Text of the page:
Do I have any legal recourse against my former employer if they blocked me from working for my current employer?

UPDATED: Sep 30, 2022

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Do I have any legal recourse against my former employer if they blocked me from working for my current employer?

I was hired by a company that was doing contract work for a former employer I worked for for many years and was part of a company wide lay off several years ago. My background check came back with no issues. I had good references from the former employer and managers that I worked with. Everything looked good and was hired. The former employer refused to allow me access to their network or materials stating a security risk. This left my current employer no choice but to let me go. The former employer gave no reason or explanation to me or my current employer.

Asked on April 3, 2017 under Employment Labor Law, Florida


SJZ, Member, New York Bar / FreeAdvice Contributing Attorney

Answered 5 years ago | Contributor

No, you do not have an legal recourse against them. There is no legal duty or obligation on  them to give a former employee access to their network or materials: they are allowed to refuse to do this for any reason whatsoever. Since they had the legal right to do this, their is no liability or recourse: you can't take action against people for doing what they were legally allowed to do.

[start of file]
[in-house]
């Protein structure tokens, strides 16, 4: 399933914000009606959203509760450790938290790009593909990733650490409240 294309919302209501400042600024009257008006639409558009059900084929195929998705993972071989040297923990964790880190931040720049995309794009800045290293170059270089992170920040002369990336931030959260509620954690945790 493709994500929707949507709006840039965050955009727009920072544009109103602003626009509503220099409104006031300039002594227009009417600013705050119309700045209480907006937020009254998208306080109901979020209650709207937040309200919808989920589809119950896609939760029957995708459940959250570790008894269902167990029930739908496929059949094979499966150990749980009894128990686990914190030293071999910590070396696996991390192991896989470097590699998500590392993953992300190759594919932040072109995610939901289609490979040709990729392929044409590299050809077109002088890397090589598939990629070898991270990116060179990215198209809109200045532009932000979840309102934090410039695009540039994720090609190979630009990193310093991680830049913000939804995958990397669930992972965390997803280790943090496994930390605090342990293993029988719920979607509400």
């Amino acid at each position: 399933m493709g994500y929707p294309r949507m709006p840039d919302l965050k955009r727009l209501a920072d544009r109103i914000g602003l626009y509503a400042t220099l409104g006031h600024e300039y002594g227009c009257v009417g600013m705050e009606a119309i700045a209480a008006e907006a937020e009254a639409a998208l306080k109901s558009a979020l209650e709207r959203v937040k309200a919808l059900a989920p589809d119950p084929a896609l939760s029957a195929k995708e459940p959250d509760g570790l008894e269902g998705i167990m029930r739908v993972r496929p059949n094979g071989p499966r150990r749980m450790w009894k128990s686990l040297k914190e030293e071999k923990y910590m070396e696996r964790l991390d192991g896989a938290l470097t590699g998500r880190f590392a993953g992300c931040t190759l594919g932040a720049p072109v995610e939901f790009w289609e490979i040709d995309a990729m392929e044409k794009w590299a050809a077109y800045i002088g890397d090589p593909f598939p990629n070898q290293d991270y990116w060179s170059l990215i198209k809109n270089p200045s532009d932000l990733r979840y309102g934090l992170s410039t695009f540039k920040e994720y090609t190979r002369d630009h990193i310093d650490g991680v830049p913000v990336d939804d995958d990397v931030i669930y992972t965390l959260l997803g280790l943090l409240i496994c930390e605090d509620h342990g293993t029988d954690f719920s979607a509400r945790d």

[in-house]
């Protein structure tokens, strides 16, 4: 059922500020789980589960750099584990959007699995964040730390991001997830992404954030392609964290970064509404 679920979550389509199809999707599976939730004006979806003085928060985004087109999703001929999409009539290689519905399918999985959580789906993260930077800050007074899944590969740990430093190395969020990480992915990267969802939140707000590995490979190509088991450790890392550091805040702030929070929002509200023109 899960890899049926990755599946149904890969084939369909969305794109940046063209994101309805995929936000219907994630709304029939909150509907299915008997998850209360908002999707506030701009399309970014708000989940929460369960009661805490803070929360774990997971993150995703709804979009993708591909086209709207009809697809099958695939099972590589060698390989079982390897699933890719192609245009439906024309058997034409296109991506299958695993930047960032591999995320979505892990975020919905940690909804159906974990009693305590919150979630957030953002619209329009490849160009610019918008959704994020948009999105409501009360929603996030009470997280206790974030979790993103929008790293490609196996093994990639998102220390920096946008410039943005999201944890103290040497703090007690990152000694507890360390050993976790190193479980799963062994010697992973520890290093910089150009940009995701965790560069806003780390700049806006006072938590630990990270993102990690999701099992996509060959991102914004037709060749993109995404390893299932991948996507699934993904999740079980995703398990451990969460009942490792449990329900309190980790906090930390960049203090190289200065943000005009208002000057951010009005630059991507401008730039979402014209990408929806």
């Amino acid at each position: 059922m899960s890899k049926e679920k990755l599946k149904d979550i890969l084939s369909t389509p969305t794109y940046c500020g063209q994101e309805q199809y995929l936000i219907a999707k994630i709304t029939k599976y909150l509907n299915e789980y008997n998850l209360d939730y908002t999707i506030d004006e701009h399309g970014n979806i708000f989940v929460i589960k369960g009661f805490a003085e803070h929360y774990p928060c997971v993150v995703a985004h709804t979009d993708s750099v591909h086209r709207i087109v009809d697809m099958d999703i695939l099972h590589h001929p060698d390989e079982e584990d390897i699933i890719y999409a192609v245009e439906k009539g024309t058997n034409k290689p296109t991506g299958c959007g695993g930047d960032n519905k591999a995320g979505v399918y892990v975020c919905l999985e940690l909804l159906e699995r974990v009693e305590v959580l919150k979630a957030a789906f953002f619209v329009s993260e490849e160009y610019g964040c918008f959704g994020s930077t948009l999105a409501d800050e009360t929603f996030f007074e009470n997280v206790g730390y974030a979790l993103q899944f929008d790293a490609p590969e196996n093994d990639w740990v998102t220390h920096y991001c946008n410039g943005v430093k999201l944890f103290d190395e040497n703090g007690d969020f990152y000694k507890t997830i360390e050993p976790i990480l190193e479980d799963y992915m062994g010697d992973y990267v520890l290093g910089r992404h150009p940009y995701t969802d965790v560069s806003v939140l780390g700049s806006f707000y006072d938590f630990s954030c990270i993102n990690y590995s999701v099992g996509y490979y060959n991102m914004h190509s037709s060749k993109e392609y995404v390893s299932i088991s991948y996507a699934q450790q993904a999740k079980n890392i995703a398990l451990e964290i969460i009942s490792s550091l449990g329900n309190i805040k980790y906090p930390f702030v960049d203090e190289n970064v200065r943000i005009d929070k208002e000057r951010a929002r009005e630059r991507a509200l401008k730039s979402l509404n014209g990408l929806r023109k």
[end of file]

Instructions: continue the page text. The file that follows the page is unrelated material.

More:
IMPORTANT NOTICE: The Answer(s) provided above are for general information only. The attorney providing the answer was not serving as the attorney for the person submitting the question or in any attorney-client relationship with such person. Laws may vary from state to state, and sometimes change. Tiny variations in the facts, or a fact not set forth in a question, often can change a legal outcome or an attorney's conclusion. Although has verified the attorney was admitted to practice law in at least one jurisdiction, he or she may not be authorized to practice law in the jurisdiction referred to in the question, nor is he or she necessarily experienced in the area of the law involved. Unlike the information in the Answer(s) above, upon which you should NOT rely, for personal advice you can rely upon we suggest you retain an attorney to represent you.

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